Is too much TV hazardous to your health?
Spending too much time watching TV may boost the risk of death from a blood clot in the lung. A study of more than 86,000 individuals found that the risk of dying from pulmonary embolism (a blood clot in the lung) increased 70% among those who watched 2.5 to 4.9 hours of TV each day when compared with those who watched less than 2.5 hours per day. Furthermore, the researchers found each additional two hours of television viewing time increased the risk of pulmonary embolism by 40%. Circulation, July 2016
Just a little exercise can help a woman’s heart.
A new study has found that women who exercise just 2.5 hours per week can reduce their risk for heart disease by up to 25%. Researchers analyzed data on more than 97,000 women and found that those who were the most physically active during their leisure time had a 25% lower risk for heart disease than the least active participants. The researchers add that exercise didn’t have to be strenuous – activity such as taking a brisk walk resulted in a lower risk of heart disease. Circulation, July 2016
GERD responds to chiropractic care.
A 37-year-old male with a two-year history of gastroesophageal reflux disease (GERD) and mid-back pain presented for chiropractic care. His treatment plan involved skilled spinal manipulation of the neck and mid-back over twelve visits spread out over 3.5 months. At the end of care, the patient reported a reduction in frequency of his GERD symptoms and was able to maintain a care-free diet while remaining asymptomatic. Annals of Vertebral Subluxation Research, July 2016
Is pasta good for your diet?
Many people have shunned pasta in recent years because of concerns that it’s fattening. However, new research suggests that pasta, specifically noodles, may actually aid in weight loss. Italian researchers found that moderate pasta consumption appears to be linked to a lower incidence of both general and abdominal obesity. Lead researcher Dr. George Pounis writes, “We have seen that consumption of pasta, contrary to what many think, is not associated with an increase in body weight, rather the opposite.” Nutrition and Diabetes, July 2016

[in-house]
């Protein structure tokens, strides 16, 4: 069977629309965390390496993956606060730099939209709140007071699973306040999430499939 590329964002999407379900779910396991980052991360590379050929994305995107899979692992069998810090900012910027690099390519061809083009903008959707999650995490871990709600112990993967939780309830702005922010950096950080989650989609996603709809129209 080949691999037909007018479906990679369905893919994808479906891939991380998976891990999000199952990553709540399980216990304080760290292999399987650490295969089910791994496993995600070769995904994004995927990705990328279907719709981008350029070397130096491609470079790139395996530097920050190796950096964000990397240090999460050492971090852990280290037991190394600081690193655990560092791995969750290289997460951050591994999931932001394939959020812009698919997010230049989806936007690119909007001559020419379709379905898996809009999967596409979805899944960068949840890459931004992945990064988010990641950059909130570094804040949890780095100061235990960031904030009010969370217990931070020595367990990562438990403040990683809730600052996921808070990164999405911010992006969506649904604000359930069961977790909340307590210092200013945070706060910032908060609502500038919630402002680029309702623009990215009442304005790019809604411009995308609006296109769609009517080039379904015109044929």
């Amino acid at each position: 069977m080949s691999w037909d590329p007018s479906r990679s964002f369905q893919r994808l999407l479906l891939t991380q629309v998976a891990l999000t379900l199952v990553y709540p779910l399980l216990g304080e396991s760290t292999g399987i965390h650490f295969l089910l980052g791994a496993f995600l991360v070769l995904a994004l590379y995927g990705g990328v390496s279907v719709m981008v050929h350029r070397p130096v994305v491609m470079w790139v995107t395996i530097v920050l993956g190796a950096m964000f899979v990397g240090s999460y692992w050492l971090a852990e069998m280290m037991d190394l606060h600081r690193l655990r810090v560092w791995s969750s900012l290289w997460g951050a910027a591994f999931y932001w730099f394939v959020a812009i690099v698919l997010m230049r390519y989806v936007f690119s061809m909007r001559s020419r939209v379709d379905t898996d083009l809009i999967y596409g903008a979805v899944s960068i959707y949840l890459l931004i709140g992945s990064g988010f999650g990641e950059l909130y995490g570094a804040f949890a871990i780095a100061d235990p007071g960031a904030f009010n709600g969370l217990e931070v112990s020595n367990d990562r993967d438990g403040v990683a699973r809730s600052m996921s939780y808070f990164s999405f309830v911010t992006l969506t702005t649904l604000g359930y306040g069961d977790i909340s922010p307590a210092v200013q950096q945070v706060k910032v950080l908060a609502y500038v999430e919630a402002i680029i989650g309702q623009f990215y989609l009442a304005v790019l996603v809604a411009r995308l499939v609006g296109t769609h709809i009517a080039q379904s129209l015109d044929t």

Despite repeated warnings, laundry detergent pods continue to pose a poisoning risk to young children.
A review of data on 36,000 American children treated for exposure to detergents revealed that children under the age of six accounted for 94% of laundry pod cases, and nearly three quarters of the children exposed to detergent from laundry pods were diagnosed with poisoning. Furthermore, researchers found hospital admission is four times higher among children exposed to detergent from laundry pods than those exposed to other types of detergent. Injury Prevention, July 2016
Yours in health,
Dr. Brad Butler, DC